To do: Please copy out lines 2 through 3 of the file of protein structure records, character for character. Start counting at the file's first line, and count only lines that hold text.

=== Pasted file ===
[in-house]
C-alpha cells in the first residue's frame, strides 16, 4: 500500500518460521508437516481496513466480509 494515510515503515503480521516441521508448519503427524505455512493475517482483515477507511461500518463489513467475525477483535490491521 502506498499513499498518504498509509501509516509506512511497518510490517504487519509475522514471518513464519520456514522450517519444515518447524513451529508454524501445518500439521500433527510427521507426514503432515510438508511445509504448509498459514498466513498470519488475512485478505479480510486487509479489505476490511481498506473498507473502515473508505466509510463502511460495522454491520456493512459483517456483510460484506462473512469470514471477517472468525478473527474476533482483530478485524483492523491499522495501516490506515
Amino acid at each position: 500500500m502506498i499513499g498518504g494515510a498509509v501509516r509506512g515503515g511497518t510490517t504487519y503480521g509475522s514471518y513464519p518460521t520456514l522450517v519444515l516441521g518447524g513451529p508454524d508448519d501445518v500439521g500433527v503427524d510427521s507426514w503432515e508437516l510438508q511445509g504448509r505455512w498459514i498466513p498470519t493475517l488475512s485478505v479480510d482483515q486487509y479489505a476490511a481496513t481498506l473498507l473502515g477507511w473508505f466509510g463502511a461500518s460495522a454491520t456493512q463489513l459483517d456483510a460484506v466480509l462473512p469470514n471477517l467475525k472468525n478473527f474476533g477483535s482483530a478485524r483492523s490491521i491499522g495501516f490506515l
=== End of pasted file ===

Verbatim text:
C-alpha cells in the first residue's frame, strides 16, 4: 500500500518460521508437516481496513466480509 494515510515503515503480521516441521508448519503427524505455512493475517482483515477507511461500518463489513467475525477483535490491521 502506498499513499498518504498509509501509516509506512511497518510490517504487519509475522514471518513464519520456514522450517519444515518447524513451529508454524501445518500439521500433527510427521507426514503432515510438508511445509504448509498459514498466513498470519488475512485478505479480510486487509479489505476490511481498506473498507473502515473508505466509510463502511460495522454491520456493512459483517456483510460484506462473512469470514471477517472468525478473527474476533482483530478485524483492523491499522495501516490506515
Amino acid at each position: 500500500m502506498i499513499g498518504g494515510a498509509v501509516r509506512g515503515g511497518t510490517t504487519y503480521g509475522s514471518y513464519p518460521t520456514l522450517v519444515l516441521g518447524g513451529p508454524d508448519d501445518v500439521g500433527v503427524d510427521s507426514w503432515e508437516l510438508q511445509g504448509r505455512w498459514i498466513p498470519t493475517l488475512s485478505v479480510d482483515q486487509y479489505a476490511a481496513t481498506l473498507l473502515g477507511w473508505f466509510g463502511a461500518s460495522a454491520t456493512q463489513l459483517d456483510a460484506v466480509l462473512p469470514n471477517l467475525k472468525n478473527f474476533g477483535s482483530a478485524r483492523s490491521i491499522g495501516f490506515l